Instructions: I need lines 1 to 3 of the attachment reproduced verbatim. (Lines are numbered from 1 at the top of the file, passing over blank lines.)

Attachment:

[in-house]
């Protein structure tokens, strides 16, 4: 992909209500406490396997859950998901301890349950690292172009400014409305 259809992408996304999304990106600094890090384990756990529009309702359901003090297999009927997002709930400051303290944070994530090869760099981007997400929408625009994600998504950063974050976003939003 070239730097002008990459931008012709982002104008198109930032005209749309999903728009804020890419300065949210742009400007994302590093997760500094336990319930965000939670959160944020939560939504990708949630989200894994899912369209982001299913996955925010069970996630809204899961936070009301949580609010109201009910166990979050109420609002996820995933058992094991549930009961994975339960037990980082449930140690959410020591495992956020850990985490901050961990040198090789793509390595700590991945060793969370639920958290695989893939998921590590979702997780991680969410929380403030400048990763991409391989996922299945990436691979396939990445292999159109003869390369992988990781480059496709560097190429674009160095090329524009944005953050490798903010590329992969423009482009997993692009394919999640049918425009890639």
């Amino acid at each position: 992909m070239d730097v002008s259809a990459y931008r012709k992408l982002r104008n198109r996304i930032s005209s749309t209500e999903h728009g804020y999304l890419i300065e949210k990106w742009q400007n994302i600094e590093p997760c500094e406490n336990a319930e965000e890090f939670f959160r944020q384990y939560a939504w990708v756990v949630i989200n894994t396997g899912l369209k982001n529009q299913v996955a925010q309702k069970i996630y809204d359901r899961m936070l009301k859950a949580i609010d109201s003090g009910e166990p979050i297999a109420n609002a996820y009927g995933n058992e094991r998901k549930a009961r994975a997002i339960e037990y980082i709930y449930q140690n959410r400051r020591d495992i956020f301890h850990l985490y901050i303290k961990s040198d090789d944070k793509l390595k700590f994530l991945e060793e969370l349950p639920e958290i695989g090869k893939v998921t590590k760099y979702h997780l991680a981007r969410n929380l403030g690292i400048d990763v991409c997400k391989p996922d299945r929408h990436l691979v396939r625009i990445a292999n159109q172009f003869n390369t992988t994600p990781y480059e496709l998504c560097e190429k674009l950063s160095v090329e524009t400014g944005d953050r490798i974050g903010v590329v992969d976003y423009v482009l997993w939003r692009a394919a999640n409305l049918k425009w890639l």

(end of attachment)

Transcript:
[in-house]
């Protein structure tokens, strides 16, 4: 992909209500406490396997859950998901301890349950690292172009400014409305 259809992408996304999304990106600094890090384990756990529009309702359901003090297999009927997002709930400051303290944070994530090869760099981007997400929408625009994600998504950063974050976003939003 070239730097002008990459931008012709982002104008198109930032005209749309999903728009804020890419300065949210742009400007994302590093997760500094336990319930965000939670959160944020939560939504990708949630989200894994899912369209982001299913996955925010069970996630809204899961936070009301949580609010109201009910166990979050109420609002996820995933058992094991549930009961994975339960037990980082449930140690959410020591495992956020850990985490901050961990040198090789793509390595700590991945060793969370639920958290695989893939998921590590979702997780991680969410929380403030400048990763991409391989996922299945990436691979396939990445292999159109003869390369992988990781480059496709560097190429674009160095090329524009944005953050490798903010590329992969423009482009997993692009394919999640049918425009890639």
């Amino acid at each position: 992909m070239d730097v002008s259809a990459y931008r012709k992408l982002r104008n198109r996304i930032s005209s749309t209500e999903h728009g804020y999304l890419i300065e949210k990106w742009q400007n994302i600094e590093p997760c500094e406490n336990a319930e965000e890090f939670f959160r944020q384990y939560a939504w990708v756990v949630i989200n894994t396997g899912l369209k982001n529009q299913v996955a925010q309702k069970i996630y809204d359901r899961m936070l009301k859950a949580i609010d109201s003090g009910e166990p979050i297999a109420n609002a996820y009927g995933n058992e094991r998901k549930a009961r994975a997002i339960e037990y980082i709930y449930q140690n959410r400051r020591d495992i956020f301890h850990l985490y901050i303290k961990s040198d090789d944070k793509l390595k700590f994530l991945e060793e969370l349950p639920e958290i695989g090869k893939v998921t590590k760099y979702h997780l991680a981007r969410n929380l403030g690292i400048d990763v991409c997400k391989p996922d299945r929408h990436l691979v396939r625009i990445a292999n159109q172009f003869n390369t992988t994600p990781y480059e496709l998504c560097e190429k674009l950063s160095v090329e524009t400014g944005d953050r490798i974050g903010v590329v992969d976003y423009v482009l997993w939003r692009a394919a999640n409305l049918k425009w890639l």